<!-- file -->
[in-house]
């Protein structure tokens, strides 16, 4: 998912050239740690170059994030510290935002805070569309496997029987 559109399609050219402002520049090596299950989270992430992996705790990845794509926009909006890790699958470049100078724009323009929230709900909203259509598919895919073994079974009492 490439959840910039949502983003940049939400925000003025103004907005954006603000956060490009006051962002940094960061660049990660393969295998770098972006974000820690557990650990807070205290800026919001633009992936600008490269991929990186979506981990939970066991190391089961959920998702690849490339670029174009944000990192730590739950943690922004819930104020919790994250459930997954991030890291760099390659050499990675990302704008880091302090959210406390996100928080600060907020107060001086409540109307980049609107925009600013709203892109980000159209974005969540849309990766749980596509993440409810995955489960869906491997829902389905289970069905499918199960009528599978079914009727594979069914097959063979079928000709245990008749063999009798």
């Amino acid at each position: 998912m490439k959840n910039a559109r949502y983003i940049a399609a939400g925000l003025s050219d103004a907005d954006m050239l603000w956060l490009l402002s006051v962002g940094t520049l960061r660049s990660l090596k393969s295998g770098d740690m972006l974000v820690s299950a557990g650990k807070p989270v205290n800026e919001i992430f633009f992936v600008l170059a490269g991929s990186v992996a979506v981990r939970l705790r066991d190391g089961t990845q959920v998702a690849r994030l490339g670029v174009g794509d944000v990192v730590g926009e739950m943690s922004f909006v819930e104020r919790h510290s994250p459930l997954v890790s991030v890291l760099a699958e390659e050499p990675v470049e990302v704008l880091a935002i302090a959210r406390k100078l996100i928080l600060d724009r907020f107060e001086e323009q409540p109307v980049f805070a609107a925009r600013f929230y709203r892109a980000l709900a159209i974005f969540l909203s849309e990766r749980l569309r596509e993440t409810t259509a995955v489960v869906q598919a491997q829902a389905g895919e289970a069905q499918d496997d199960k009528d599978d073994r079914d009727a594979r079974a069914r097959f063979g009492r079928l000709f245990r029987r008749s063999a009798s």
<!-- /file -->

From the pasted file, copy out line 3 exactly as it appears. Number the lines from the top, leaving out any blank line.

């Amino acid at each position: 998912m490439k959840n910039a559109r949502y983003i940049a399609a939400g925000l003025s050219d103004a907005d954006m050239l603000w956060l490009l402002s006051v962002g940094t520049l960061r660049s990660l090596k393969s295998g770098d740690m972006l974000v820690s299950a557990g650990k807070p989270v205290n800026e919001i992430f633009f992936v600008l170059a490269g991929s990186v992996a979506v981990r939970l705790r066991d190391g089961t990845q959920v998702a690849r994030l490339g670029v174009g794509d944000v990192v730590g926009e739950m943690s922004f909006v819930e104020r919790h510290s994250p459930l997954v890790s991030v890291l760099a699958e390659e050499p990675v470049e990302v704008l880091a935002i302090a959210r406390k100078l996100i928080l600060d724009r907020f107060e001086e323009q409540p109307v980049f805070a609107a925009r600013f929230y709203r892109a980000l709900a159209i974005f969540l909203s849309e990766r749980l569309r596509e993440t409810t259509a995955v489960v869906q598919a491997q829902a389905g895919e289970a069905q499918d496997d199960k009528d599978d073994r079914d009727a594979r079974a069914r097959f063979g009492r079928l000709f245990r029987r008749s063999a009798s």